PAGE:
Attitudes to family formation in Scotland

This report summarises the findings of two research studies commissioned externally by the Ministerial Population Taskforce on attitudes to family formation and ideal family size in Scotland. It includes the full report of the qualitative research exploring barriers and enablers of ideal family size

Research Studies

Between Winter 2021 and Summer 2022, two different research studies were commissioned by the Scottish Government in order to gather insights about the attitudes and factors that have an influence on people's decision-making when planning to have a family. The first, a quantitative survey, was carried out over November and December 2021, when 1,144 adults living in Scotland were asked about their ideal and expected family size. Secondly a qualitative study consisting of focus groups and in-depth interviews was commissioned in March 2022 and focused, similarly to the quantitative study, on ideal and expected family size, and the enablers and barriers that prevent people from having their ideal family size.

The studies were commissioned as there was limited Scotland-level evidence available on attitudes towards ideal family size. Prior to these projects the most recent source available on ideal family size was a fertility module commissioned in the Scottish Social Attitudes Survey (SSAS) of 2005. A nationally representative sample of child-bearing age (N=781) were asked about their ideals and expectations with regard to childbearing. Respondents said that their average ideal family size in Scotland was 2.48 children. In practice the average number of children reported by respondents at the time asked was 1.24, while the TFR in Scotland in 2005 was 1.62.[3] While it is not possible to make robust direct comparisons between 2005 and 2021 data, the data can help to contextualise the recent findings within this report.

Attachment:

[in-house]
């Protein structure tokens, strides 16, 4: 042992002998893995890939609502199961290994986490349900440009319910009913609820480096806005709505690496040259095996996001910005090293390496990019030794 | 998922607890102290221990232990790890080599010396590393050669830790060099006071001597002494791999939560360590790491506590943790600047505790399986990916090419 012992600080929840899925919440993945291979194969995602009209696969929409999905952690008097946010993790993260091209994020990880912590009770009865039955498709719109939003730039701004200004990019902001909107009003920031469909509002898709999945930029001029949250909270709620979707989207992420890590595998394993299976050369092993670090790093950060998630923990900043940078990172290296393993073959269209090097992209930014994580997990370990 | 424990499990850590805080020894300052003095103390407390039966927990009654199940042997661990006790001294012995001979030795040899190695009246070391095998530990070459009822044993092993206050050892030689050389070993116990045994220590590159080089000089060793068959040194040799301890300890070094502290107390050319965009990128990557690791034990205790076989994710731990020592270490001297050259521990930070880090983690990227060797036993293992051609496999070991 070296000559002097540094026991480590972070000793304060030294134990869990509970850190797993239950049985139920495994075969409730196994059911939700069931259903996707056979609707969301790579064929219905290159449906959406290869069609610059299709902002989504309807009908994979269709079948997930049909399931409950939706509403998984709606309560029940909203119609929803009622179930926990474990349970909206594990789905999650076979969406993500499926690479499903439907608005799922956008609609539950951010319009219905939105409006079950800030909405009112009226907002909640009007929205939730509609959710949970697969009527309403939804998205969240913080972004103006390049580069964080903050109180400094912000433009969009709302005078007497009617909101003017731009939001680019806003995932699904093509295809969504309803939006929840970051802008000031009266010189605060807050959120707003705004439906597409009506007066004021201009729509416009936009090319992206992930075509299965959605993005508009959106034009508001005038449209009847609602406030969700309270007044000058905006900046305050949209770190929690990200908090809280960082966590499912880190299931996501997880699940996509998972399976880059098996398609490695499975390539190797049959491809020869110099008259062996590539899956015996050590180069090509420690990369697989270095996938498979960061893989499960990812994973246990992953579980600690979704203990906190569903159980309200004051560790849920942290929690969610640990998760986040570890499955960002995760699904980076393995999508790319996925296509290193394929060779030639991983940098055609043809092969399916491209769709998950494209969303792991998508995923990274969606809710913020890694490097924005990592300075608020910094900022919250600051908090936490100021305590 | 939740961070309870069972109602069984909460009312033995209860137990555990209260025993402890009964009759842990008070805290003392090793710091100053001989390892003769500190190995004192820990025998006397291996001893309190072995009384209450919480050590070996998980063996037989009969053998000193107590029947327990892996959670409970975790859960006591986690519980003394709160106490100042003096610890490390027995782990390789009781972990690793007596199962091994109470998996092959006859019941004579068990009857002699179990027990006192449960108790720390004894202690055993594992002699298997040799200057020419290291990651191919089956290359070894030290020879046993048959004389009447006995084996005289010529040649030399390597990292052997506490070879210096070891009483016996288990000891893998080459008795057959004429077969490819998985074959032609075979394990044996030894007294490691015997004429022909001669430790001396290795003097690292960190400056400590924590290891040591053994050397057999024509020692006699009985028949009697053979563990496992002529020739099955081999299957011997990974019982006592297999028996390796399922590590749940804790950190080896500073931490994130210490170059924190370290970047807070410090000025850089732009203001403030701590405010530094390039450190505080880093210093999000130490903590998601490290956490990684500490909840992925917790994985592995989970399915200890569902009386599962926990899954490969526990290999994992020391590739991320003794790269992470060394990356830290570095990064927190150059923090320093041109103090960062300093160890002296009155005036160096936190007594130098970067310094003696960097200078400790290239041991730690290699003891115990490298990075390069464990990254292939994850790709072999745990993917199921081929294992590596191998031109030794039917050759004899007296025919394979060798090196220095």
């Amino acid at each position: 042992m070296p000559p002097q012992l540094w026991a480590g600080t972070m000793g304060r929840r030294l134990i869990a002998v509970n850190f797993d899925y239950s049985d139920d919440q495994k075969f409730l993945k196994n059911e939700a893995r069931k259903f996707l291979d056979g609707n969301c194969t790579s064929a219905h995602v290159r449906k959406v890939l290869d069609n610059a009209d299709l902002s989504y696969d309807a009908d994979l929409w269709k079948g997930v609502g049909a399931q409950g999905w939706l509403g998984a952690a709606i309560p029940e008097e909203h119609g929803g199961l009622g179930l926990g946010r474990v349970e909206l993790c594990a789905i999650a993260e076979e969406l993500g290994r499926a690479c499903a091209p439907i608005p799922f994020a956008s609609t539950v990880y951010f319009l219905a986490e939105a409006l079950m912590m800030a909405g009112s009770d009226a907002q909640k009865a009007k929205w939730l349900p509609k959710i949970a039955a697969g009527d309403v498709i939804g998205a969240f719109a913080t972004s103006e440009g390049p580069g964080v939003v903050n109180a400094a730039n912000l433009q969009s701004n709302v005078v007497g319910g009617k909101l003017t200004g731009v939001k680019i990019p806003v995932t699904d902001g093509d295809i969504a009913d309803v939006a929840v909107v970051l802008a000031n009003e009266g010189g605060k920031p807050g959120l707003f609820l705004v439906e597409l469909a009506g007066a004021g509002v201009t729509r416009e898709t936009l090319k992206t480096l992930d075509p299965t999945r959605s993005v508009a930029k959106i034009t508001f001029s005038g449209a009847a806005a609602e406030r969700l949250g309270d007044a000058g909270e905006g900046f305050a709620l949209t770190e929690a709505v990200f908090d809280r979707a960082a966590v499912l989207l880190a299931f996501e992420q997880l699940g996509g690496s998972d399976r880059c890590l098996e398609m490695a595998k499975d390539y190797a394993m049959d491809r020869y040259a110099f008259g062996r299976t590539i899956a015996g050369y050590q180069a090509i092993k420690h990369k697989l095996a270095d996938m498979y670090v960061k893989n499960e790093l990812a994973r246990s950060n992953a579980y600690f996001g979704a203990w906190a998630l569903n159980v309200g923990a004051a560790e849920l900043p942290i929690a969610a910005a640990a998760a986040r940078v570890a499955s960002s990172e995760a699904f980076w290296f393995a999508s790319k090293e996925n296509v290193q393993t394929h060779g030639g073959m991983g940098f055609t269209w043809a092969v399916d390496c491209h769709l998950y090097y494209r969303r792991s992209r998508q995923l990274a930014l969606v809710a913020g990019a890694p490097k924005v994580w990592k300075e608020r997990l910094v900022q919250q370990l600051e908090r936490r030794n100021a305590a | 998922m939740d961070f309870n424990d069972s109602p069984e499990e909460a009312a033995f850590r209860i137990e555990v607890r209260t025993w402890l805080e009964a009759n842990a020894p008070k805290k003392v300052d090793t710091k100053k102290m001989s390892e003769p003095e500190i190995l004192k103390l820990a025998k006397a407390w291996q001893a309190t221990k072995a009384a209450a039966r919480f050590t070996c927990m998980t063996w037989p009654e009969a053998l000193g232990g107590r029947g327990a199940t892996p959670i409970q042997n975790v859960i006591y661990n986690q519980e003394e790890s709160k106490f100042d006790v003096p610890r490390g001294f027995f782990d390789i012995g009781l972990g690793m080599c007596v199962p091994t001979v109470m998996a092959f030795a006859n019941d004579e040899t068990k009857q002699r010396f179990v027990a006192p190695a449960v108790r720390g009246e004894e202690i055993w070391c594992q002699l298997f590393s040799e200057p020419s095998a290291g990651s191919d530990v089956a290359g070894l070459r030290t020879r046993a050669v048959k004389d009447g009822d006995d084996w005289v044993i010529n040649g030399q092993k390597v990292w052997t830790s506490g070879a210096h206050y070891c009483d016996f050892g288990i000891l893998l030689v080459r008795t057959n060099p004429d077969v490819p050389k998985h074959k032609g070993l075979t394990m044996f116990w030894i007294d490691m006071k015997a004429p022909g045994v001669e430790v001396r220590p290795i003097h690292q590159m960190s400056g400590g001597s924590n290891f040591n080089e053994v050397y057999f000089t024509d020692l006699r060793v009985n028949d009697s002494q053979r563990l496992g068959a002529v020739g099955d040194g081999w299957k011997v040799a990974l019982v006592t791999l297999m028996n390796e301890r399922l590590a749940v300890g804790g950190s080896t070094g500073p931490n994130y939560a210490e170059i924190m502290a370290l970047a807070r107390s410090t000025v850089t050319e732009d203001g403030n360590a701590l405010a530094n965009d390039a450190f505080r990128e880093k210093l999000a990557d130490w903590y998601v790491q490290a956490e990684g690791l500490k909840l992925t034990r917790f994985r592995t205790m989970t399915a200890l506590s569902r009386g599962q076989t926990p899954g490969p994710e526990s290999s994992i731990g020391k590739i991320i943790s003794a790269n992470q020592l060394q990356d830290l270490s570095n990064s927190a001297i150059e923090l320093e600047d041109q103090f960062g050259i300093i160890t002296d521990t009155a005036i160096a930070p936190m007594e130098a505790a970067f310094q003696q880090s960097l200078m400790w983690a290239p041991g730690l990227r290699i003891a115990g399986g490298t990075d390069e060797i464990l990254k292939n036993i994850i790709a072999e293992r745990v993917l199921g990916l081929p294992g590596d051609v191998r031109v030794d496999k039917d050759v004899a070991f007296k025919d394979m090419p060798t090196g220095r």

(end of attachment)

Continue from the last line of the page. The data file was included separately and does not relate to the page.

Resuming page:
The general objective of both studies was therefore to strengthen the evidence base with updated and reliable data in order to explore the attitudes around having children in Scotland. This mixed-methods approach provides a snapshot of the trends in public attitudes and aims to further our understanding of the low fertility rates that Scotland has been experiencing for decades.

Specific objectives of the research were to:

  • Investigate general attitudes around having children in Scotland and their drivers;
  • Explore views on the barriers that people may face when planning to have children;
  • Explore enablers at the country, societal and family-level to enable people to reach their ideal family size;
  • Explore participants' views on their ideal family size, and how this relates to the size of family that they either expect to have or already have;
  • Explore how attitudes towards recent trends, such as climate change, delayed parenthood, and Covid-19, relate to decisions to having children; and
  • Explore attitudes to and reasons for not having children.

Detailed analysis of the findings of the quantitative study, and methodology used is provided in Annex A, and a report of the focus groups and interviews (qualitative study) is in Annex B.

With regard to this study, both the quantitative and qualitative research is based on self-reported aspirations, expectations and ideals. Participants underreporting behaviours or opinions that they believe are socially unacceptable or undesirable, represents a social desirability bias that could be present when self-reporting. Also, temporal aspirations and self-reported expectations can change over time and can also be affected by current events, applying a layer of pessimism or optimism that can affect results. Individuals can and will change their mind in regards to life planning decisions, so it is important to bear in mind that this study shows, by design, only a snapshot at a specific point in time.



Back to top